The full impact of the 2013 Minnesota legislative session may not be felt for some time, and many are still trying to fully understand how the decisions made in St. Paul this year are going to directly affect them; among those still muddling through all of the decisions are city leaders in Redwood Falls, and even though they are still trying to figure it all out there are a couple of things they do know are going to happen.
The full impact of the 2013 Minnesota legislative session may not be felt for some time, and many are still trying to fully understand how the decisions made in St. Paul this year are going to directly affect them.
Among those still muddling through all of the decisions are city leaders in Redwood Falls, and even though they are still trying to figure it all out there are a couple of things they do know are going to happen.
According to Keith Muet-zel, city administrator, two big things happened during this session and those two decisions should have a positive impact on the city.
The first was the elimination of the sales tax requirement on city purchases.
“Years ago cities were exempt from paying sales tax,” Muetzel explained.
Then in 1992 that changed as the state legislature had to address budget issues. One of the ways the state determined to balance its budget was to impose a sales tax on those things purchased by local units of government, such as cities.
Muetzel said there were some minor exemptions to the sales tax, but for the most part city purchases included a sales tax just like purchases made by everyday citizens.
Muetzel said it is hard to quantify what kind of impact the sales tax exemption is going to have on the budget, because the sales tax being paid is not clearly delineated in the budget.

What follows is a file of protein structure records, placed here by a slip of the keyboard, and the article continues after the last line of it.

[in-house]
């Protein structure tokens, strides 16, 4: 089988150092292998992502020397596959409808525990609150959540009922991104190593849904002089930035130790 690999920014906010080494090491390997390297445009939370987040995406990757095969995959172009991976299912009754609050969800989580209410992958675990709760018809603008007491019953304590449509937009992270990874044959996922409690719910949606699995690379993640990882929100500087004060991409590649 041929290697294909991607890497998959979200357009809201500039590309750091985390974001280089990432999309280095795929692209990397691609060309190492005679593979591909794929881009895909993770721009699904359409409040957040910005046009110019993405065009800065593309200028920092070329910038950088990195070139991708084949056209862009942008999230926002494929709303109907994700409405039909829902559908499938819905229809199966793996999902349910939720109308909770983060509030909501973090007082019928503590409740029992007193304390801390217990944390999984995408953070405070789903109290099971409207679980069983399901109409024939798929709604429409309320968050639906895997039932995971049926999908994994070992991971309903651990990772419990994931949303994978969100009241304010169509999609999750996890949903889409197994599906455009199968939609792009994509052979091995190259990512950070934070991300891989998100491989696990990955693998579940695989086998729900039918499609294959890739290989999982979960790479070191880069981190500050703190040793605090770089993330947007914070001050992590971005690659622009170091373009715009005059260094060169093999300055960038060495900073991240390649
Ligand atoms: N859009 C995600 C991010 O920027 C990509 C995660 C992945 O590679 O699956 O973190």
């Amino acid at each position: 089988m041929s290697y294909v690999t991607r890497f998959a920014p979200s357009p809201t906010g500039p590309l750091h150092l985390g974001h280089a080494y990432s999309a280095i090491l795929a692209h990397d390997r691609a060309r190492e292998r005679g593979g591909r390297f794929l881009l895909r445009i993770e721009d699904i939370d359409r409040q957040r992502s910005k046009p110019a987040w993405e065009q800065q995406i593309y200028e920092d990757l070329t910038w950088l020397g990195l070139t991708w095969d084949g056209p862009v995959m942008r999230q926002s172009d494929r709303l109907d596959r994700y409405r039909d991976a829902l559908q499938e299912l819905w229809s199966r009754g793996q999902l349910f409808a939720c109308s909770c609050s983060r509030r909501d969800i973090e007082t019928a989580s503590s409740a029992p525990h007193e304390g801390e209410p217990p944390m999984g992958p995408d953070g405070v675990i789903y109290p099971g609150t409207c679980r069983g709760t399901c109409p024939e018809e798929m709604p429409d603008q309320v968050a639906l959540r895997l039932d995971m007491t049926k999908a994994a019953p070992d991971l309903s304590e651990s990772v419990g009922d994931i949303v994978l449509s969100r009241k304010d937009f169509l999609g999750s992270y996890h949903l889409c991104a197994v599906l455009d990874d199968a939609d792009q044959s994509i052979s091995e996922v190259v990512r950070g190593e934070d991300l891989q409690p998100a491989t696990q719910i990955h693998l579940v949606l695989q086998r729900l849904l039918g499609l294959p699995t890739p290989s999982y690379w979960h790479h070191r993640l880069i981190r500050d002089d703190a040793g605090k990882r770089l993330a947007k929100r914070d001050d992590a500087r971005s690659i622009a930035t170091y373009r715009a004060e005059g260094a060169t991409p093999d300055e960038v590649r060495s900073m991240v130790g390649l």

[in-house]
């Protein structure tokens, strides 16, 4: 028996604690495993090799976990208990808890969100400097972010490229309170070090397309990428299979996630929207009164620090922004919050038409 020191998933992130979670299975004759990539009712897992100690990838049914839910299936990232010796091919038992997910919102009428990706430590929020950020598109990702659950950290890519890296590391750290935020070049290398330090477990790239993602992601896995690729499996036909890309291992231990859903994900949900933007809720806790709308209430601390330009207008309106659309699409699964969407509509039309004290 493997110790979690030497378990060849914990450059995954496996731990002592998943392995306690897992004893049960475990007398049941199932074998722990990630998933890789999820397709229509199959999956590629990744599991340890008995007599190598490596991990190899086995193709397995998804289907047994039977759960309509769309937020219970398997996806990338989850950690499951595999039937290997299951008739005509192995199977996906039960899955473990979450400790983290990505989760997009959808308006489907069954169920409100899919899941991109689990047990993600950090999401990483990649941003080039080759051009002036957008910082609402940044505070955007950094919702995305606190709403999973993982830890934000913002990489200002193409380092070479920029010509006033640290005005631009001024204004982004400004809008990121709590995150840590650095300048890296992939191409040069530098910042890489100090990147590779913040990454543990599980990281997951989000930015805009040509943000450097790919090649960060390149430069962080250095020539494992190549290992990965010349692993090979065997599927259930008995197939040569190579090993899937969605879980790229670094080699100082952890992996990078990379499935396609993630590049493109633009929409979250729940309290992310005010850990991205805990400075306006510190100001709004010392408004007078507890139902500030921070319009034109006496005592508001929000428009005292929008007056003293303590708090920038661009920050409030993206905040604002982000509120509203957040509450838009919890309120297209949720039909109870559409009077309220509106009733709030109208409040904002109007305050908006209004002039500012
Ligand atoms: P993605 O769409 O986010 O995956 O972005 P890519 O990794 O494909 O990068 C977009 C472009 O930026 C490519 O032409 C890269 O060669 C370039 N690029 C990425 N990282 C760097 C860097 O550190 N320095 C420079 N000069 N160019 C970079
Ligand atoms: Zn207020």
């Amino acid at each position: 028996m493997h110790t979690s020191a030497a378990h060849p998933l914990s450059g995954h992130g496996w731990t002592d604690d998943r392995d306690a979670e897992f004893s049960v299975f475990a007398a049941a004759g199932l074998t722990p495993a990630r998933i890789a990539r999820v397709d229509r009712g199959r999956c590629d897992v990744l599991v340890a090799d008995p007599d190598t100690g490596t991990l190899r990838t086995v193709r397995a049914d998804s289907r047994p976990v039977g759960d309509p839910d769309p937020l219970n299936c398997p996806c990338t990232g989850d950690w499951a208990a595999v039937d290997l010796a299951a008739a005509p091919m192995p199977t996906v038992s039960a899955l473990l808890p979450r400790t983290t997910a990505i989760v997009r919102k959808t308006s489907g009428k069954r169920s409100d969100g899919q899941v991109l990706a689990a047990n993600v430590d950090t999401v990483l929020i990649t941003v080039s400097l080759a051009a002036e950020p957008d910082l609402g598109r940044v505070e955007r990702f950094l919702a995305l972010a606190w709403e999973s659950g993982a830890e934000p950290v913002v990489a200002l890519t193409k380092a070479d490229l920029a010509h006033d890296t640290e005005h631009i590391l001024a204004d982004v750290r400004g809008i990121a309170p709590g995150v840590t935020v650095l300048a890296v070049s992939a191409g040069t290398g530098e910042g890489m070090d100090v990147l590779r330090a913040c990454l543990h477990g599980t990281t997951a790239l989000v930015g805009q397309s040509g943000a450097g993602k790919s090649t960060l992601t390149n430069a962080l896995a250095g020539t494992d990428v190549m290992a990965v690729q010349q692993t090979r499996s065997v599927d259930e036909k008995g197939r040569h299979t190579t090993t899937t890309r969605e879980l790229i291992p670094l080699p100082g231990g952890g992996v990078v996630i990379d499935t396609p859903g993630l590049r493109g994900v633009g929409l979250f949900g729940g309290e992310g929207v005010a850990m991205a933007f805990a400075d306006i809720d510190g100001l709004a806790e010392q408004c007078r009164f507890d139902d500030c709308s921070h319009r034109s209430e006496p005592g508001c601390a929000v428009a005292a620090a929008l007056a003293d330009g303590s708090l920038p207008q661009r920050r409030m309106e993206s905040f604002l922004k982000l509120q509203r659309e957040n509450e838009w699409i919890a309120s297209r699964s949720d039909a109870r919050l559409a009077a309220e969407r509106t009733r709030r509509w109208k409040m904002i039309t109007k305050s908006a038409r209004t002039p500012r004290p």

However, the total amount of sales tax revenue going into state coffers each year from local units of government was $130 million.
Muetzel said the sales tax exemption is a positive for local units of government.
The second outcome from the session was the decision to in-crease the local government aid (LGA) allocation to cities.
After experiencing a number of years when the LGA allocation remained flat or was on the decline, having funds that are now headed in a positive direction is good for cities like Redwood Falls.
The LGA allocation a unit of government receives is based on a complicated formula, and its intent is to aide those that are not property rich and therefore do not have a strong tax base in which to support those needed services for the public.
For the City of Red-wood Falls the impact is significant, as the estimated 2014 LGA – based on information from the Minnesota Department of Reven-ue – is 30 percent higher than the certified amount paid this year.
The city has re-ceived or is going to receive by the end of 2013 $1,075,270 in LGA, and it is estimated to be receiving $1,398,367 in 2014 – representing a $323,097 increase.
Those dollars, said Muetzel, go into the general fund of the budget and are used to help pay for services ranging from police and fire to parks and the local library.
What this funding does is it gets local units of government back to LGA levels it had been receiving 10 years ago, and while the increase is real the reality is costs have increased over that 10 year period, too.
The LGA allocation represents about 20 percent of the city general fund revenue.
With the addition of more aid, the state did make another change affecting local government, as it implemented levy limits for 2014 property tax levies.
While the city does not yet know what that limit is going to be, there is not a lot of concern heading into budget planning, as the city has taken a conservative approach in recent years. The 2013 levy increased by 1.99 percent, with the 2011 and 2012 staying flat.
“The city fared well in this session,” Muetzel said, adding the impact should be good overall for the city budget.
City budget planning for 2014 is set to begin very soon.